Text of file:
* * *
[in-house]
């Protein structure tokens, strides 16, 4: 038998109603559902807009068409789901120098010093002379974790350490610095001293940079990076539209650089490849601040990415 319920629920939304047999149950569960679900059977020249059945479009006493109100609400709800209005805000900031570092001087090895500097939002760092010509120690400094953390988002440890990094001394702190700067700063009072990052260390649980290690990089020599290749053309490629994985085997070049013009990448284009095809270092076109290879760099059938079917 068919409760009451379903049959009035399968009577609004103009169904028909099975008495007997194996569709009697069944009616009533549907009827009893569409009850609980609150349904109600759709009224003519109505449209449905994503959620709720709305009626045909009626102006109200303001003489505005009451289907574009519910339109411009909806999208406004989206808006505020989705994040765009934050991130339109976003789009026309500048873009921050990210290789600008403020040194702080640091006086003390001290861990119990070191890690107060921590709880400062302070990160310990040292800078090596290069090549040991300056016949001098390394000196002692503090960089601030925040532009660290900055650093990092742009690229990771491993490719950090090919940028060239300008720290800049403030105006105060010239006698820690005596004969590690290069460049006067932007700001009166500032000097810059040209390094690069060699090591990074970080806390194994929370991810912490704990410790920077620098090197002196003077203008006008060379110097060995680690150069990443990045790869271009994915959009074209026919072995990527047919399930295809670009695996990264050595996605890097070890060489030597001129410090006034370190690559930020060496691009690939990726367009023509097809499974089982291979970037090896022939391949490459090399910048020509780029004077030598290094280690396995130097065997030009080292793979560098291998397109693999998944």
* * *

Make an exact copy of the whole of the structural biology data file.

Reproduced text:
[in-house]
């Protein structure tokens, strides 16, 4: 038998109603559902807009068409789901120098010093002379974790350490610095001293940079990076539209650089490849601040990415 319920629920939304047999149950569960679900059977020249059945479009006493109100609400709800209005805000900031570092001087090895500097939002760092010509120690400094953390988002440890990094001394702190700067700063009072990052260390649980290690990089020599290749053309490629994985085997070049013009990448284009095809270092076109290879760099059938079917 068919409760009451379903049959009035399968009577609004103009169904028909099975008495007997194996569709009697069944009616009533549907009827009893569409009850609980609150349904109600759709009224003519109505449209449905994503959620709720709305009626045909009626102006109200303001003489505005009451289907574009519910339109411009909806999208406004989206808006505020989705994040765009934050991130339109976003789009026309500048873009921050990210290789600008403020040194702080640091006086003390001290861990119990070191890690107060921590709880400062302070990160310990040292800078090596290069090549040991300056016949001098390394000196002692503090960089601030925040532009660290900055650093990092742009690229990771491993490719950090090919940028060239300008720290800049403030105006105060010239006698820690005596004969590690290069460049006067932007700001009166500032000097810059040209390094690069060699090591990074970080806390194994929370991810912490704990410790920077620098090197002196003077203008006008060379110097060995680690150069990443990045790869271009994915959009074209026919072995990527047919399930295809670009695996990264050595996605890097070890060489030597001129410090006034370190690559930020060496691009690939990726367009023509097809499974089982291979970037090896022939391949490459090399910048020509780029004077030598290094280690396995130097065997030009080292793979560098291998397109693999998944």